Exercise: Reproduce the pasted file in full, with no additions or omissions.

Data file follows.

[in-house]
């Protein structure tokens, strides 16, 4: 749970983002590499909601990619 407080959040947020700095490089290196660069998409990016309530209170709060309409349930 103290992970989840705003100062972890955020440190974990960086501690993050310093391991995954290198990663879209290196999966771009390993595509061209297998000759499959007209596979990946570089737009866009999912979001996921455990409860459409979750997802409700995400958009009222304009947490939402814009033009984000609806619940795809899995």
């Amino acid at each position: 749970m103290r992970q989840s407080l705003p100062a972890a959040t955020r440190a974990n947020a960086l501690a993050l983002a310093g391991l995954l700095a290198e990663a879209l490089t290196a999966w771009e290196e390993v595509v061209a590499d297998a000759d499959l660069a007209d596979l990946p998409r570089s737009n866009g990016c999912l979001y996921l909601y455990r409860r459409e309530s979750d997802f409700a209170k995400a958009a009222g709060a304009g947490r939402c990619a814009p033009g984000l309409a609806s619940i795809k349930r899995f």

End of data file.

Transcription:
[in-house]
């Protein structure tokens, strides 16, 4: 749970983002590499909601990619 407080959040947020700095490089290196660069998409990016309530209170709060309409349930 103290992970989840705003100062972890955020440190974990960086501690993050310093391991995954290198990663879209290196999966771009390993595509061209297998000759499959007209596979990946570089737009866009999912979001996921455990409860459409979750997802409700995400958009009222304009947490939402814009033009984000609806619940795809899995």
């Amino acid at each position: 749970m103290r992970q989840s407080l705003p100062a972890a959040t955020r440190a974990n947020a960086l501690a993050l983002a310093g391991l995954l700095a290198e990663a879209l490089t290196a999966w771009e290196e390993v595509v061209a590499d297998a000759d499959l660069a007209d596979l990946p998409r570089s737009n866009g990016c999912l979001y996921l909601y455990r409860r459409e309530s979750d997802f409700a209170k995400a958009a009222g709060a304009g947490r939402c990619a814009p033009g984000l309409a609806s619940i795809k349930r899995f």